Project Atmosphere-Severe Weather Days

The Monday back we had another guest speaker- Bill Bunting Operations Branch Chief (Chief of Forecast Operations
Branch Storm Prediction Center)of the NOAA/NWS Storm Prediction Center. Mr. Bunting discussed his role at the Storm Predication Center and the center’s role in weather prediction. The Storm Prediction Center has about 700 people working in the center and typically four forecasters on shift all the time.  He went over the history of the weather service; it was established in 1870 by Congress with Army Signal Corps. An interesting fact, the word Tornado couldn’t be used for the first 30 years in the service. Amazing huh! After going over the history of Weather Service Mr. Bunting went over Tornadoes and the prediction center’s job. The three main challenges in Severe Weather Predication is accurate assessment of current state of the atmosphere, accurately reflecting atmospheric processes in numerical models and conveying forecast (and uncertainty) accurately. Pretty impressive challenges, but something they are trying to improve on. Mr. Bunting ended with going over different radar maps and tornado predictions. An interesting talk and great information.

20160725_082423_001

After lunch Bob went over the Atmosphere and it’s basic structure. Once we finished that we had our “Best Practice” presentations. Everyone was to show one practice that worked for them in class. Some really good ideas were shared. Some were digital and others were activities used in class. For instance, one teacher shared an activity in which she had students name movies and songs with weather in their names. It was a fun activity and a great warmup to the topic. Other teachers showed off their digital resources such as Nearpod,  Plickers, and Showbie ( ipad app). This was an excellent way to collaborate and talk about what we do in class that works. I think this was one of the highlights of a workshop

Next day we continued with extreme weather, the Director of the National Hurricane Service Dr. Rick Knabb spoke to us about the Hurricane Center. He worked first for the Weather Channel and then became Director of the Center. The purpose of the center is to Advance Hurricane Forecasts, Warnings, and Resilience. His explanation and description of various components of Hurricanes and their forecasts were great. Every storm has its own characteristics and threats. But the one thing that was common in all Hurricanes was the storms surge which is deadly hazardous. “Storm surges are responsible for 49 % of deaths and rain (inland flooding) is responsible for 27% deaths. Not surprising Storm Surge doesn’t occur as frequently, flooding occurs more and is more deadly.” Amazing Statistics. He continued to talk about Hurricane Preparedness and the Hurricane Awareness Tour. The tour sounds really good for students and its suppose to be coming to Raleigh next may. Something I would love to take my students to. Part of this effort is the new hashtag they are using to promote preparedness for hurricanes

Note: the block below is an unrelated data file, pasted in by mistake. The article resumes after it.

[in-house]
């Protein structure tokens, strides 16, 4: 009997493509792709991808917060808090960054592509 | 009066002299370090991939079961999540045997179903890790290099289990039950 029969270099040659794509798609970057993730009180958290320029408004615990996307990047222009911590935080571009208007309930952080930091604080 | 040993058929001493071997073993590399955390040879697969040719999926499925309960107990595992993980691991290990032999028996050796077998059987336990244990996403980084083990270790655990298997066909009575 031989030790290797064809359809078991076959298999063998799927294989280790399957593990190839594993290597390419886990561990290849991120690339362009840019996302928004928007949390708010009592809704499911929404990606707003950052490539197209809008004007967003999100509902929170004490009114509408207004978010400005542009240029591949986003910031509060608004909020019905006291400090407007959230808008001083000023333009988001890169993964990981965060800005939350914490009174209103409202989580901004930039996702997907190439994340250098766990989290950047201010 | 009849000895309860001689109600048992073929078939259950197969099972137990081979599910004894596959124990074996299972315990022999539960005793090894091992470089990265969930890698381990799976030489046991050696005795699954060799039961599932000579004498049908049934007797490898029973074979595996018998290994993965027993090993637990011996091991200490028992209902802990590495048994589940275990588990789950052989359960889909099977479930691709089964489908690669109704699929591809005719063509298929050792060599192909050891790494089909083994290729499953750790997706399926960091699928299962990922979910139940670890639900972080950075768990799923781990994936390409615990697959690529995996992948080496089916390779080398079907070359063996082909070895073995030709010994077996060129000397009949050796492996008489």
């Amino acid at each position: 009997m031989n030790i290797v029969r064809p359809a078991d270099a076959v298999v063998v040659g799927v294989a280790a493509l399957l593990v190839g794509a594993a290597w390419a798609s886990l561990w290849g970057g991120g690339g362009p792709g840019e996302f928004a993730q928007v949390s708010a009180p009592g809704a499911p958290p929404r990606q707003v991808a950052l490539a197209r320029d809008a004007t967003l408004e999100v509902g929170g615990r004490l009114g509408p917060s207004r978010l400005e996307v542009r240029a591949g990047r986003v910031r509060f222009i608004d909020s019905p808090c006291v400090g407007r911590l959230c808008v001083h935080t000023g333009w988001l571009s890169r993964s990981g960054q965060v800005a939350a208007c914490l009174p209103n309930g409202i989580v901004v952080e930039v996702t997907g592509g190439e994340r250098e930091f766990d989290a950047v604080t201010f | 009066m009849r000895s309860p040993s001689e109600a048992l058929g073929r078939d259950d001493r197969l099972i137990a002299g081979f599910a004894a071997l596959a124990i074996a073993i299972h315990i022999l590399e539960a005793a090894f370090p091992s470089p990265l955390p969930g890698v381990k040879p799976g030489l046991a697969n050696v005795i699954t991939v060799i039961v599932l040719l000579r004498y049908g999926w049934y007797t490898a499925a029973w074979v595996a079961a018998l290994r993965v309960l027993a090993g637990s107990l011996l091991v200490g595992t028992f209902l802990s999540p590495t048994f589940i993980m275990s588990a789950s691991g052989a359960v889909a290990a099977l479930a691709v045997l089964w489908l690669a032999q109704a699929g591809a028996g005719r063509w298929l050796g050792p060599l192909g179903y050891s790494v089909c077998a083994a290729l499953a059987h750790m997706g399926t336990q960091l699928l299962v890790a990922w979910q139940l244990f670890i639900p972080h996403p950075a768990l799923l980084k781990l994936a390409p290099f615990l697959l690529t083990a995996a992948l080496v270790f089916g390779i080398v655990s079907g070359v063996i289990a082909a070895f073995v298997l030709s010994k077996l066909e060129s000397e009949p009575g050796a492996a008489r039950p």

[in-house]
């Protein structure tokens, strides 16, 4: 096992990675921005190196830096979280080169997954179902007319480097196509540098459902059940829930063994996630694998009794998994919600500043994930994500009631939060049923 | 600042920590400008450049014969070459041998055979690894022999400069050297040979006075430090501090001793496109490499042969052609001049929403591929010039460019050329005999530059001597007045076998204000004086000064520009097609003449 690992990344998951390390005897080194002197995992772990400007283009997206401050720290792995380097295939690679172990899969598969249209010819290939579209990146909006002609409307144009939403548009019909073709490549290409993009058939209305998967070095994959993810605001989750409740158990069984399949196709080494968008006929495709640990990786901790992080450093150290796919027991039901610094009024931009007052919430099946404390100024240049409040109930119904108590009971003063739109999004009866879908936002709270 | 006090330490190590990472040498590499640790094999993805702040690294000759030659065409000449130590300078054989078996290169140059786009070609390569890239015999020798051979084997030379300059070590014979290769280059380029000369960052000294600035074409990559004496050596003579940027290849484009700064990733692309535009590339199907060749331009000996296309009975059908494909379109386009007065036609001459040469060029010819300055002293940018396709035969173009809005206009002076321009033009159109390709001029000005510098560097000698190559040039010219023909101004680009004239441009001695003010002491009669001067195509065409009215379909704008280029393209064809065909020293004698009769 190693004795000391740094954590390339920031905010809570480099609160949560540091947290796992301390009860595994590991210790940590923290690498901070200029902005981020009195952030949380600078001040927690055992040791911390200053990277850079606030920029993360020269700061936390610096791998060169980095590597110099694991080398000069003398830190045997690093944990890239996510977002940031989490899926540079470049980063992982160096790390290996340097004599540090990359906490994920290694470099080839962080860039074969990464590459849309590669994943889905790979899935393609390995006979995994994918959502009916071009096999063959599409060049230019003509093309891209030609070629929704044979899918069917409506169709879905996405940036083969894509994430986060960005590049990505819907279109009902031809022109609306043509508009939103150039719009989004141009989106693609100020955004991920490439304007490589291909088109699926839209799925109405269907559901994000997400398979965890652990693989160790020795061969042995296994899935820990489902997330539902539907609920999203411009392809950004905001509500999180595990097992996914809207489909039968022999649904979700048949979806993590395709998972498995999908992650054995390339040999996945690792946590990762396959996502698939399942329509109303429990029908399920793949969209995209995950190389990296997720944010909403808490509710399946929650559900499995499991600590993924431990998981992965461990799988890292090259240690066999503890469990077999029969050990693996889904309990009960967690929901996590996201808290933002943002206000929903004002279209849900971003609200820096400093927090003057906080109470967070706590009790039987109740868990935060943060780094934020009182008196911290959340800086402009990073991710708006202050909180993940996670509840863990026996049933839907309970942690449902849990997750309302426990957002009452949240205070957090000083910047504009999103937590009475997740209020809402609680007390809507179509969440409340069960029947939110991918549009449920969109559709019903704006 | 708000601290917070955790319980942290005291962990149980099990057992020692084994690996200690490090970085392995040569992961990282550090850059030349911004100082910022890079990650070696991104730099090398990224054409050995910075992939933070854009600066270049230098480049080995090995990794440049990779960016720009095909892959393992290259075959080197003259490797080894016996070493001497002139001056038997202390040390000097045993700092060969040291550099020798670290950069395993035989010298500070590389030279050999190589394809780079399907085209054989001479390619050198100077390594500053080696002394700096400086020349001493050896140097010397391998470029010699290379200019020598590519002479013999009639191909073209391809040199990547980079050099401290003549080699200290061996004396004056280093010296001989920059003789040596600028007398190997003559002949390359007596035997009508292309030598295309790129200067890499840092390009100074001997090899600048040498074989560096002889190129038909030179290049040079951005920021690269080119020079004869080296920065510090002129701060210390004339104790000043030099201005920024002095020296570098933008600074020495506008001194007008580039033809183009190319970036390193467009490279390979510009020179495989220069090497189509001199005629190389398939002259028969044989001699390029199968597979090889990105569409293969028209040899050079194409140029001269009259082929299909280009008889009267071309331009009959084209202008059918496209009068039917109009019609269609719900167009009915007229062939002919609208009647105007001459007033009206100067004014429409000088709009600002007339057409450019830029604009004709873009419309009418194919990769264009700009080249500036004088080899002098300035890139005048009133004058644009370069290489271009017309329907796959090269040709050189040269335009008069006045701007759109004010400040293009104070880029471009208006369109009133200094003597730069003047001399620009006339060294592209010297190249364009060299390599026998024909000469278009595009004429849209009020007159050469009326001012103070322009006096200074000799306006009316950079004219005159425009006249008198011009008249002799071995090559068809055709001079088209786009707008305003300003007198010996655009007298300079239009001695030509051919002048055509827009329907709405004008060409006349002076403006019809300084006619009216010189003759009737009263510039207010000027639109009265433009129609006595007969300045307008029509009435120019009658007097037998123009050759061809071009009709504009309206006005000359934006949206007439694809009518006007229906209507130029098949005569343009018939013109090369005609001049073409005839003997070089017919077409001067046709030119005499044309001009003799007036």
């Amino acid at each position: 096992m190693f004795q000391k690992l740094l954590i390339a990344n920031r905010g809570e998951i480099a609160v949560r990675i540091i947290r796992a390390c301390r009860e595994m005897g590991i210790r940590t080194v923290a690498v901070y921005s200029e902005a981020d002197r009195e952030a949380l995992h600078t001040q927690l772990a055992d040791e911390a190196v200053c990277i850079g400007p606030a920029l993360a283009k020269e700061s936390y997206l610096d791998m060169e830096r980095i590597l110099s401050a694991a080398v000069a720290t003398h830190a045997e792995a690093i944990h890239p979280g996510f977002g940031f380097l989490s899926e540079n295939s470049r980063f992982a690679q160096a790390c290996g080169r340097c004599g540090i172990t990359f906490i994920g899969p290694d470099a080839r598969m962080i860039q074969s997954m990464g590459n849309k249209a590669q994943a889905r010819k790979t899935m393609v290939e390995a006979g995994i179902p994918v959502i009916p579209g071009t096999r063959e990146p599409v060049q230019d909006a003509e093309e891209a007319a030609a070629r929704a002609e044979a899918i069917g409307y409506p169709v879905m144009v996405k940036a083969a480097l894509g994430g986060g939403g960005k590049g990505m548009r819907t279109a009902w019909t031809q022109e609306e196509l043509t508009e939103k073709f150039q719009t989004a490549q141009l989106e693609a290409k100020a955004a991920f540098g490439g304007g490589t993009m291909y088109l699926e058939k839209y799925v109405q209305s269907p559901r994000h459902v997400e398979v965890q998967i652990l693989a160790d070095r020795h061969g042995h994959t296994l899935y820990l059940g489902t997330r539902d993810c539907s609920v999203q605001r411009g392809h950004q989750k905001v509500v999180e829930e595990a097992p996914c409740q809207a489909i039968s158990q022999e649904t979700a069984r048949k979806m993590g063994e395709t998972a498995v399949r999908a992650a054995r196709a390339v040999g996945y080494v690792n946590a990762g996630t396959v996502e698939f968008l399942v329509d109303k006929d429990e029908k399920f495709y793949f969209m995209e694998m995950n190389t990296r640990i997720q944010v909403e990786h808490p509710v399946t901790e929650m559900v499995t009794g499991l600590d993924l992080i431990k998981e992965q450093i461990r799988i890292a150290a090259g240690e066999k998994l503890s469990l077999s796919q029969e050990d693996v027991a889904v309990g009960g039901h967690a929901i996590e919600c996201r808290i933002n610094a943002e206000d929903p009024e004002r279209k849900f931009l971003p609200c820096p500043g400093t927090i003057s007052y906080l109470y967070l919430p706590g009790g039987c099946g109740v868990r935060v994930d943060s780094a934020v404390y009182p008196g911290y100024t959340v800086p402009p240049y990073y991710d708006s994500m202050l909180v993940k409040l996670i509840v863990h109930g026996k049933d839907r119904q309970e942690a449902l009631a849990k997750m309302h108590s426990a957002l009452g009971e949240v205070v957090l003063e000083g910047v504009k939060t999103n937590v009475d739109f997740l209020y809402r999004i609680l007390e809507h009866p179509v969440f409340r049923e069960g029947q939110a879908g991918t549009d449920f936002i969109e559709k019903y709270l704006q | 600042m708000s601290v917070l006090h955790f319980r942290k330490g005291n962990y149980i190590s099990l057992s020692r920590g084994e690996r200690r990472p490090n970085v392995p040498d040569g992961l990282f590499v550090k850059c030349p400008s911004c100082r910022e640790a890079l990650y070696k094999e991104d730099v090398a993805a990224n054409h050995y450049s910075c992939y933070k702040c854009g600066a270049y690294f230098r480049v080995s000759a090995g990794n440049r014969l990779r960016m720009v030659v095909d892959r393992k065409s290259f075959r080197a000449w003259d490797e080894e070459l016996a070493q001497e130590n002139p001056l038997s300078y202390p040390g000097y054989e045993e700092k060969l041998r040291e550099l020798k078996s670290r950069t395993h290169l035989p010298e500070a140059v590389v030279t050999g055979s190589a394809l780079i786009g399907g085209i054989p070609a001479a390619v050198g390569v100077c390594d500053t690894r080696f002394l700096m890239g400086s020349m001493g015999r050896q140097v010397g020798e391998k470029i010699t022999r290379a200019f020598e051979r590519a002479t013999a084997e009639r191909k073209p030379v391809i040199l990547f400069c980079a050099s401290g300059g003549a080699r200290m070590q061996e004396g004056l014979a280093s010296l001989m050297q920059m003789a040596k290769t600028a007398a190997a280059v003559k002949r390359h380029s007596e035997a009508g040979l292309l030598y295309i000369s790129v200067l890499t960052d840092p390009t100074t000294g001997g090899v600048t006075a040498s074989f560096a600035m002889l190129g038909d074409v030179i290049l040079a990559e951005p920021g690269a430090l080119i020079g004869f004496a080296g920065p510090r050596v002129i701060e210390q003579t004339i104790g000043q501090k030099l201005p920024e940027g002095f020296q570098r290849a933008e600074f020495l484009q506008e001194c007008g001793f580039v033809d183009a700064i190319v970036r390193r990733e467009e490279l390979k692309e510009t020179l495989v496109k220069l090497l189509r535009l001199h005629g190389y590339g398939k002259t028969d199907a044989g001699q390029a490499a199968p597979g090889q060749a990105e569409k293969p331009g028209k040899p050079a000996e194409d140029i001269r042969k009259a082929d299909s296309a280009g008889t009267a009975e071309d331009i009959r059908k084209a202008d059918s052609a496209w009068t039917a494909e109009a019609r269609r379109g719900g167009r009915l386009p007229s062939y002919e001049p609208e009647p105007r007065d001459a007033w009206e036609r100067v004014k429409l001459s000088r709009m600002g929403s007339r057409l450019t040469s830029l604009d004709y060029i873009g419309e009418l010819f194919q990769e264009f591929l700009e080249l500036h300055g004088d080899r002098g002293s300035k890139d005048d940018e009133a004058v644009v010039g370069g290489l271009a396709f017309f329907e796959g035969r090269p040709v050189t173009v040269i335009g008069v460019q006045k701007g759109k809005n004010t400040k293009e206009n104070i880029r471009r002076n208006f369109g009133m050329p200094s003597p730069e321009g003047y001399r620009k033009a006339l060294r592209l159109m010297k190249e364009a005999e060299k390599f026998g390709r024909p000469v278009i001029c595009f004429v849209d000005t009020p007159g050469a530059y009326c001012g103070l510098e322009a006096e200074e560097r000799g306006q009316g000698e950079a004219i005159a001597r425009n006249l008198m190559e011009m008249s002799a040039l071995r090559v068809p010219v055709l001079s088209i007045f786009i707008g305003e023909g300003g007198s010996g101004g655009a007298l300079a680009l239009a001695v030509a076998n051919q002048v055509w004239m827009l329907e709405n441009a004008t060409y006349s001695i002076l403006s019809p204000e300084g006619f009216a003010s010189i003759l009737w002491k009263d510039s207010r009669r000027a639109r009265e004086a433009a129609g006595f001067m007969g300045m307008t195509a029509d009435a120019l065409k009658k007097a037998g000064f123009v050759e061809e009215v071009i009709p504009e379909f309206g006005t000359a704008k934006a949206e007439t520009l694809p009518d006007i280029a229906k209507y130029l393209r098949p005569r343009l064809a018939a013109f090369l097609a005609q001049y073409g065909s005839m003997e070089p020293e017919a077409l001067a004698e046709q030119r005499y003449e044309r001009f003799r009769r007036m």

#ItOnlyTakesOne
#HurricaneStrong

The whole effort is part of the National Weather Services Weather- Ready Nation. A great question asked by one of the participants was about “How do we change Hurricanes?” Dr. Knabb’s answer was “the reality is we can’t do it” or rather it would cost billions of dollars. Plus he believes most have too many environmental consequences or could make it worse. He believes we should improve practical reasons such as making better evacuation plans and better forecasts. Totally agree with him from what I have read about this topic. Great morning with him and tons of information. You can follow him on twitter @NHCDirector.

After lunch we had our usual weather briefing and then listened to Robert Rutledge, Head, Services Branch of the Space Weather Prediction Center. Why is space weather important? I think most who read this know why, infrastructure, grid, and satellites. Mr. Rutledge talked about how the Sun at any time could send out a Solar Flare or CME (Coronal Mass Ejection) that would affect the electric infrastructure and other items. The Space Weather Prediction Center hosts a ton of information about the various Sun events. Another website I have used in class for our Sun unit is the SOHO website.

After finishing the day we worked on our group projects that we would present the next day. The day ended on a quiet note. The next day we would start the last leg of the workshop.

 

 

Advertisements

About rippie77

Science Teacher at Cardinal Gibbons High School, Raleigh NC.

Posted on July 28, 2016, in DataStreme, Earth Science, Environment, Meteorlogy, Project Atmosphere, STEM, Teacher Workshop. Bookmark the permalink. Leave a comment.

Leave a Reply

Fill in your details below or click an icon to log in:

WordPress.com Logo

You are commenting using your WordPress.com account. Log Out / Change )

Twitter picture

You are commenting using your Twitter account. Log Out / Change )

Facebook photo

You are commenting using your Facebook account. Log Out / Change )

Google+ photo

You are commenting using your Google+ account. Log Out / Change )

Connecting to %s

%d bloggers like this: